The UK government warned British Airways it risks losing valuable airport landing slots after deciding to let go 12,000 staff while claiming government money to protect jobs during the pandemic.
An urgent session in Parliament on Wednesday about aviation was dominated by lawmakers concerns over plans to slash the former flag carrier’s workforce.
Transport Minister Kelly Tolhurst, responding to questions from lawmakers, said she felt the concerns of workers and agreed that British Airways had breached the public’s trust by instituting sweeping job reductions while accepting state wage subsidies. She would consider asking the Civil Aviation Authority to take away some of the airline’s landing slots if it doesn’t reverse the staff reductions.
“Businesses get the benefit of being shareholders in the good times and must share the burden in the bad times,” Tolhurst said. “I’m quite willing to look at anything that could open up and increase the competition in our aviation sector.’
Like other airline companies, British Airways parent IAG SA is slashing costs to contend with a historic drop in air travel due to the virus. Carriers in Europe and the Middle East have signaled plans to eliminate more than 60,000 positions since the onset of the crisis, including 10,000 on Wednesday at Deutsche Lufthansa AG.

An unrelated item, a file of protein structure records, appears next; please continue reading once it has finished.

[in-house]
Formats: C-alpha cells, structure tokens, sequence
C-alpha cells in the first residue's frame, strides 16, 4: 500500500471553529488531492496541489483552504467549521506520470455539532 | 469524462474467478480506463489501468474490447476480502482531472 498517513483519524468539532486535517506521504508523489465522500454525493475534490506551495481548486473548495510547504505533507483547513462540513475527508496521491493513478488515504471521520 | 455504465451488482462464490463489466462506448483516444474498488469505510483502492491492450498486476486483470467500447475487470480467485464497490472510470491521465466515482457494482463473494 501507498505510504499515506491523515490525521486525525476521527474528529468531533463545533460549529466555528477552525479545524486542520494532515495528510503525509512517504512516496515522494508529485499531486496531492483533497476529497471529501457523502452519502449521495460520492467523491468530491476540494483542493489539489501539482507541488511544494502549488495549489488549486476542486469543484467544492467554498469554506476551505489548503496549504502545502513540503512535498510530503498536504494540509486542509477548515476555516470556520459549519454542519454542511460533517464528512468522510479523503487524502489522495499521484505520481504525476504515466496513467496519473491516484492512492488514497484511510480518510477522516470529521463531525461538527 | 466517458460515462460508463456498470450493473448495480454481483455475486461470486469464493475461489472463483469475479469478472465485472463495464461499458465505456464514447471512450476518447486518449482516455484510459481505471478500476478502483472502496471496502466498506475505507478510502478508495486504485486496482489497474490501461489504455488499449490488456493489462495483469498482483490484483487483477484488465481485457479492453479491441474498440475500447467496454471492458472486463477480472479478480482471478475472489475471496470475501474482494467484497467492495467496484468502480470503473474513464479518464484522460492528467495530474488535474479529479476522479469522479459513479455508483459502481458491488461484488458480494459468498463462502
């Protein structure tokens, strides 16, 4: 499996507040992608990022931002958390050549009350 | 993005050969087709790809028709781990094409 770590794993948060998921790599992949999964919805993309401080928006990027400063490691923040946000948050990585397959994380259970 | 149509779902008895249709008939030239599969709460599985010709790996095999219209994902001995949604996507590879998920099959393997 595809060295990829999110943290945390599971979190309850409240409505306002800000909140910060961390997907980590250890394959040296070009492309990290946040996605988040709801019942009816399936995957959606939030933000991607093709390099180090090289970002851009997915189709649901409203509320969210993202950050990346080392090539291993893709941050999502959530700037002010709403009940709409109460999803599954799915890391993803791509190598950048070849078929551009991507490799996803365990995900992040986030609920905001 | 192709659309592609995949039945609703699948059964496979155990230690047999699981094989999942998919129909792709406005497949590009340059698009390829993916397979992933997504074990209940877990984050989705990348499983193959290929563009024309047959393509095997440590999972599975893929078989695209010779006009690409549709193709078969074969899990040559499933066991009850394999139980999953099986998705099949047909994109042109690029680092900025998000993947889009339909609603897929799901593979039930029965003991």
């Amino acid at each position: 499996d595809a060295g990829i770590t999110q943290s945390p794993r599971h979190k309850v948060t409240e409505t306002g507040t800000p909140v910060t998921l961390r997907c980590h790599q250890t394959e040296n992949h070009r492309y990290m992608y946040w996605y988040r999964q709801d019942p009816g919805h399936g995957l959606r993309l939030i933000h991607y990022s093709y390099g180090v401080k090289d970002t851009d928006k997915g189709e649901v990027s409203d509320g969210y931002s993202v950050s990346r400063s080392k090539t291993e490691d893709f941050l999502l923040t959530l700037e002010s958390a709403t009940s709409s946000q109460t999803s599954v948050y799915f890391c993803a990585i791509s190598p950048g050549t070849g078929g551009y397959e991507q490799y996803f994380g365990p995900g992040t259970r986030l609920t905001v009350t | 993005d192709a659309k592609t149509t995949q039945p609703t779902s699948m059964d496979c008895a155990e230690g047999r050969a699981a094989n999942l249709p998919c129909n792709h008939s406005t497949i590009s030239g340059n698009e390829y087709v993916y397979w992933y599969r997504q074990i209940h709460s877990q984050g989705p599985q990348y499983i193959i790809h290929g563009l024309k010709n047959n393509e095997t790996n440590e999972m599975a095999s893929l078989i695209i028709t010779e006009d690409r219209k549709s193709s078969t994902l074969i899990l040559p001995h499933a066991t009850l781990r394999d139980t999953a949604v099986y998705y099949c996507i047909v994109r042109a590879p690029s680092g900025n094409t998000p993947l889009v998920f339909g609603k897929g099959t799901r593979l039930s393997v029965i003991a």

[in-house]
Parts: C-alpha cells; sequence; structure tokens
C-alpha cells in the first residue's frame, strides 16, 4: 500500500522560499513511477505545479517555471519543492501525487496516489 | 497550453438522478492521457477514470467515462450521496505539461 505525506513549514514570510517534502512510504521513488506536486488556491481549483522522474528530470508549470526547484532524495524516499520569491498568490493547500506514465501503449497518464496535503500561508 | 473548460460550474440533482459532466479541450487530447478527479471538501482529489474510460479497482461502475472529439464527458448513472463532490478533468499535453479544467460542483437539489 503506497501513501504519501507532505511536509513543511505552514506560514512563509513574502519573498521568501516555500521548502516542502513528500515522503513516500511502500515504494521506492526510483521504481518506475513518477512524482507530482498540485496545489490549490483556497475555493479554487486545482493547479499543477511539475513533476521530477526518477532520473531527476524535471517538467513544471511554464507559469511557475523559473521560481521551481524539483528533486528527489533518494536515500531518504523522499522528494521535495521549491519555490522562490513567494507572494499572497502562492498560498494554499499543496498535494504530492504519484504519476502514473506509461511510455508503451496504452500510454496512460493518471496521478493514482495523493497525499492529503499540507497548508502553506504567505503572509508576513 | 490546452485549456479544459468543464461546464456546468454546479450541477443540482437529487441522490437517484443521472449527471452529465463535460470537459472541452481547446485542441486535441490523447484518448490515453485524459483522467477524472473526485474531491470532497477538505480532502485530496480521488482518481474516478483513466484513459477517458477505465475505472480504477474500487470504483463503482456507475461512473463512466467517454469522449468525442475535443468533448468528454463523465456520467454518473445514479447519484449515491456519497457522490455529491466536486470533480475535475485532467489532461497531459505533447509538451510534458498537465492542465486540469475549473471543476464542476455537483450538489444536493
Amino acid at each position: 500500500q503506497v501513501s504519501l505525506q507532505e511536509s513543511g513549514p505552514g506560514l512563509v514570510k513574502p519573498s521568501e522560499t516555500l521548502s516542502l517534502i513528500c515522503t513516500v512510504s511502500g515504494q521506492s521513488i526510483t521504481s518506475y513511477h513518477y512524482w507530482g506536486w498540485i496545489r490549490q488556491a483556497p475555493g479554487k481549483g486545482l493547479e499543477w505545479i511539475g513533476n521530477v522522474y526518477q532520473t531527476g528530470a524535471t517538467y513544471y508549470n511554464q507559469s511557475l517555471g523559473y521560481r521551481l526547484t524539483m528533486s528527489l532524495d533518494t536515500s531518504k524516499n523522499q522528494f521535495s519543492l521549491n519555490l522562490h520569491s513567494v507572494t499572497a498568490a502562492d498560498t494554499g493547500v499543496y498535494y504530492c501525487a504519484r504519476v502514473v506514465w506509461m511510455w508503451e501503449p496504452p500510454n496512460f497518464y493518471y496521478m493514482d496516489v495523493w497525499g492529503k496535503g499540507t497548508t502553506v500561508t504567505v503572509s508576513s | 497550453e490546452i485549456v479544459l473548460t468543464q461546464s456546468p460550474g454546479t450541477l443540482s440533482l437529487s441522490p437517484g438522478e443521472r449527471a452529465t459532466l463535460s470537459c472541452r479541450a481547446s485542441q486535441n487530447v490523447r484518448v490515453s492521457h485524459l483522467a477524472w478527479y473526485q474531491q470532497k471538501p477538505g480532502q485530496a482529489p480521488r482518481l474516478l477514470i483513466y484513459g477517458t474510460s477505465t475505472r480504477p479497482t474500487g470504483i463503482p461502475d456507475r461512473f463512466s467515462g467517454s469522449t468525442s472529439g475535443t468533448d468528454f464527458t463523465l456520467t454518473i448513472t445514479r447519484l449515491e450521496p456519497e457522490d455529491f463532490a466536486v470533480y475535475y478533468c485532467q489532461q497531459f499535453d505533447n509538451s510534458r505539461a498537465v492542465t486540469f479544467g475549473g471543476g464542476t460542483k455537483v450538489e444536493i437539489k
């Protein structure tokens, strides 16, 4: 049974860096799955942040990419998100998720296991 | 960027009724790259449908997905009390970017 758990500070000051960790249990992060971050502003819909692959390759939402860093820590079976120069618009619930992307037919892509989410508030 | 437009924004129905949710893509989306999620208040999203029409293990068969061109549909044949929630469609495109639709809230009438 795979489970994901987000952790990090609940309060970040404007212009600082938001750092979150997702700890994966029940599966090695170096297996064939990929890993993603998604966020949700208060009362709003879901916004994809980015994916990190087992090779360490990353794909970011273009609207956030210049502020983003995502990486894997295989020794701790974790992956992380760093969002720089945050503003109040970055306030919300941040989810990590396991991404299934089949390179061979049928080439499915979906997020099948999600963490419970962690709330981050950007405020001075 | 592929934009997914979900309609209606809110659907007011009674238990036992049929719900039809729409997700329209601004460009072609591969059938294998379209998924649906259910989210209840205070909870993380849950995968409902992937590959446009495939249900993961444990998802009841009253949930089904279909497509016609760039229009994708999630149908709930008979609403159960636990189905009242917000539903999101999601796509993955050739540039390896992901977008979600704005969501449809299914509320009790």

Carriers that predominate in the busy London market -- British Airways, Virgin Atlantic Airways Ltd., EasyJet Plc and Dublin’s Ryanair Holdings Plc -- account for more than one-third of the cutbacks, with British Airways the most aggressive.
Like other companies in the UK, airlines have also taken part in temporary furlough programs that subsidize salaries to help minimize job cuts. IAG has separately accessed 300 million pounds ($377 million) from the Coronavirus Corporate Finance Facility.
“We are acting now to protect as many jobs possible,” British Airways said in a statement, calling on unions to enter talks. “The airline industry is facing the deepest structural change in its history, as well as facing a severely weakened global economy.”
Unions and lawmakers have criticized British Airways for implementing such wide-ranging job cuts. The airline has also come under criticism over work rules governing the remaining employees.
“Does the minister agree BA should pay a price for a ‘breach of faith,’” Tolhurst was asked by Parliament member Jerome Mayhew. “Yes,” Tolhurst answered.
Tolhurst said it was up to the company to set employment terms. She promised to “do what I can in my capacity as aviation minister to mitigate or limit the number of job losses.”